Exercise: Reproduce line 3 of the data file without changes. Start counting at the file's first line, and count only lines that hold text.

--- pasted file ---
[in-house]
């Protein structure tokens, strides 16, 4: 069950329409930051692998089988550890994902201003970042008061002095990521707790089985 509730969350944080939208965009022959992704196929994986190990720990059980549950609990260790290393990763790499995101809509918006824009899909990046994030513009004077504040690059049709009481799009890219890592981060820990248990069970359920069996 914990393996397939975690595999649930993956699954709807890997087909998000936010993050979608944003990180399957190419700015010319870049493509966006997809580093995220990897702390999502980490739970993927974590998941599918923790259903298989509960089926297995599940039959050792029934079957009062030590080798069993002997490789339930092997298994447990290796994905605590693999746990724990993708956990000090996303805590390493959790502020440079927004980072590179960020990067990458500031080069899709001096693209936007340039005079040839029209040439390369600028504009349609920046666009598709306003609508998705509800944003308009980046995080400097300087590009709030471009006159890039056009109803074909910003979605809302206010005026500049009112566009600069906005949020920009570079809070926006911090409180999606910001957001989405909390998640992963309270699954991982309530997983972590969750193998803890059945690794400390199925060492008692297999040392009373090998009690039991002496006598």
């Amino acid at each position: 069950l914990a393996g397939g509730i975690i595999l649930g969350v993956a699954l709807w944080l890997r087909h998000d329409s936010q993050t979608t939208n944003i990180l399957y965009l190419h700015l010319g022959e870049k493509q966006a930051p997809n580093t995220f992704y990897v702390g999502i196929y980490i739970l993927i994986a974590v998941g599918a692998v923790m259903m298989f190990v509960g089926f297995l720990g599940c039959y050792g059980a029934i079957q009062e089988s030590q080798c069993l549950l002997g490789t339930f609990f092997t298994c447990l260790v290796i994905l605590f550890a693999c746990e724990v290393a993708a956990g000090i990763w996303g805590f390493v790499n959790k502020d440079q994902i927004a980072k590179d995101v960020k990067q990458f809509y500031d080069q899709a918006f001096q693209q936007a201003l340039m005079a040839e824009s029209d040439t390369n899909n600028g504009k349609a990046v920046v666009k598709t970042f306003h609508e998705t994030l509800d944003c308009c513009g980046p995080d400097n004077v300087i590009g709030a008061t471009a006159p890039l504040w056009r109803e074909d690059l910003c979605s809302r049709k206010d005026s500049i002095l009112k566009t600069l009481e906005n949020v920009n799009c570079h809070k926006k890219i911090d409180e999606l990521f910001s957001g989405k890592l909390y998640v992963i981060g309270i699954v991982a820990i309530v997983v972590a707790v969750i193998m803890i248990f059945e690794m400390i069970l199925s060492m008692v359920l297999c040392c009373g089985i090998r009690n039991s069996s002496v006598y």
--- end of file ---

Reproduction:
């Amino acid at each position: 069950l914990a393996g397939g509730i975690i595999l649930g969350v993956a699954l709807w944080l890997r087909h998000d329409s936010q993050t979608t939208n944003i990180l399957y965009l190419h700015l010319g022959e870049k493509q966006a930051p997809n580093t995220f992704y990897v702390g999502i196929y980490i739970l993927i994986a974590v998941g599918a692998v923790m259903m298989f190990v509960g089926f297995l720990g599940c039959y050792g059980a029934i079957q009062e089988s030590q080798c069993l549950l002997g490789t339930f609990f092997t298994c447990l260790v290796i994905l605590f550890a693999c746990e724990v290393a993708a956990g000090i990763w996303g805590f390493v790499n959790k502020d440079q994902i927004a980072k590179d995101v960020k990067q990458f809509y500031d080069q899709a918006f001096q693209q936007a201003l340039m005079a040839e824009s029209d040439t390369n899909n600028g504009k349609a990046v920046v666009k598709t970042f306003h609508e998705t994030l509800d944003c308009c513009g980046p995080d400097n004077v300087i590009g709030a008061t471009a006159p890039l504040w056009r109803e074909d690059l910003c979605s809302r049709k206010d005026s500049i002095l009112k566009t600069l009481e906005n949020v920009n799009c570079h809070k926006k890219i911090d409180e999606l990521f910001s957001g989405k890592l909390y998640v992963i981060g309270i699954v991982a820990i309530v997983v972590a707790v969750i193998m803890i248990f059945e690794m400390i069970l199925s060492m008692v359920l297999c040392c009373g089985i090998r009690n039991s069996s002496v006598y």